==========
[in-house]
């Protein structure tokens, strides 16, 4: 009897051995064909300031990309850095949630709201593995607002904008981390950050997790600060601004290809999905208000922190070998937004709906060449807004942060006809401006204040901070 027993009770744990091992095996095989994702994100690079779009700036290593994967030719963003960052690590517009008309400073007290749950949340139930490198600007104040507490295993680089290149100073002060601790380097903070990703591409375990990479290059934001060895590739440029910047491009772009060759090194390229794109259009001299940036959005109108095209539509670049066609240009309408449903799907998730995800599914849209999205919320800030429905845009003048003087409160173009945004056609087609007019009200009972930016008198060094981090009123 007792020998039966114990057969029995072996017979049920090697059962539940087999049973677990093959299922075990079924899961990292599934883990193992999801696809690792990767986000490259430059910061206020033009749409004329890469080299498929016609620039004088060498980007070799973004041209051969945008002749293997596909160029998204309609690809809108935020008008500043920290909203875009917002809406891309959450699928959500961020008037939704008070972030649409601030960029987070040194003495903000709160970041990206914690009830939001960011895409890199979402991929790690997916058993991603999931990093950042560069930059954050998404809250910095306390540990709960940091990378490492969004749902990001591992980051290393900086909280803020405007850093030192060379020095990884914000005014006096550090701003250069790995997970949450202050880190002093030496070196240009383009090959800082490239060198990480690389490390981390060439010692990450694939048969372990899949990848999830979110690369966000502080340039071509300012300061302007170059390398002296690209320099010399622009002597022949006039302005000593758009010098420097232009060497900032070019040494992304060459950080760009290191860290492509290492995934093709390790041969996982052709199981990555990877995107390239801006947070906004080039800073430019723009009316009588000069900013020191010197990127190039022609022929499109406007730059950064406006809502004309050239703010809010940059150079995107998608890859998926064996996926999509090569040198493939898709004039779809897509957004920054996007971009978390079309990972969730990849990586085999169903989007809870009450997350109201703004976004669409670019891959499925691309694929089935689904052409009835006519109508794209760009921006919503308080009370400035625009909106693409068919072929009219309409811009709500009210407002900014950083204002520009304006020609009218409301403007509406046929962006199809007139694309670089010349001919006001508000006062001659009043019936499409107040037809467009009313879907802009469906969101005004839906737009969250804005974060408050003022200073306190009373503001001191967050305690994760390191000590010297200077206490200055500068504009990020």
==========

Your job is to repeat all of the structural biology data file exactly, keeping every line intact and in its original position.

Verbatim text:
[in-house]
């Protein structure tokens, strides 16, 4: 009897051995064909300031990309850095949630709201593995607002904008981390950050997790600060601004290809999905208000922190070998937004709906060449807004942060006809401006204040901070 027993009770744990091992095996095989994702994100690079779009700036290593994967030719963003960052690590517009008309400073007290749950949340139930490198600007104040507490295993680089290149100073002060601790380097903070990703591409375990990479290059934001060895590739440029910047491009772009060759090194390229794109259009001299940036959005109108095209539509670049066609240009309408449903799907998730995800599914849209999205919320800030429905845009003048003087409160173009945004056609087609007019009200009972930016008198060094981090009123 007792020998039966114990057969029995072996017979049920090697059962539940087999049973677990093959299922075990079924899961990292599934883990193992999801696809690792990767986000490259430059910061206020033009749409004329890469080299498929016609620039004088060498980007070799973004041209051969945008002749293997596909160029998204309609690809809108935020008008500043920290909203875009917002809406891309959450699928959500961020008037939704008070972030649409601030960029987070040194003495903000709160970041990206914690009830939001960011895409890199979402991929790690997916058993991603999931990093950042560069930059954050998404809250910095306390540990709960940091990378490492969004749902990001591992980051290393900086909280803020405007850093030192060379020095990884914000005014006096550090701003250069790995997970949450202050880190002093030496070196240009383009090959800082490239060198990480690389490390981390060439010692990450694939048969372990899949990848999830979110690369966000502080340039071509300012300061302007170059390398002296690209320099010399622009002597022949006039302005000593758009010098420097232009060497900032070019040494992304060459950080760009290191860290492509290492995934093709390790041969996982052709199981990555990877995107390239801006947070906004080039800073430019723009009316009588000069900013020191010197990127190039022609022929499109406007730059950064406006809502004309050239703010809010940059150079995107998608890859998926064996996926999509090569040198493939898709004039779809897509957004920054996007971009978390079309990972969730990849990586085999169903989007809870009450997350109201703004976004669409670019891959499925691309694929089935689904052409009835006519109508794209760009921006919503308080009370400035625009909106693409068919072929009219309409811009709500009210407002900014950083204002520009304006020609009218409301403007509406046929962006199809007139694309670089010349001919006001508000006062001659009043019936499409107040037809467009009313879907802009469906969101005004839906737009969250804005974060408050003022200073306190009373503001001191967050305690994760390191000590010297200077206490200055500068504009990020």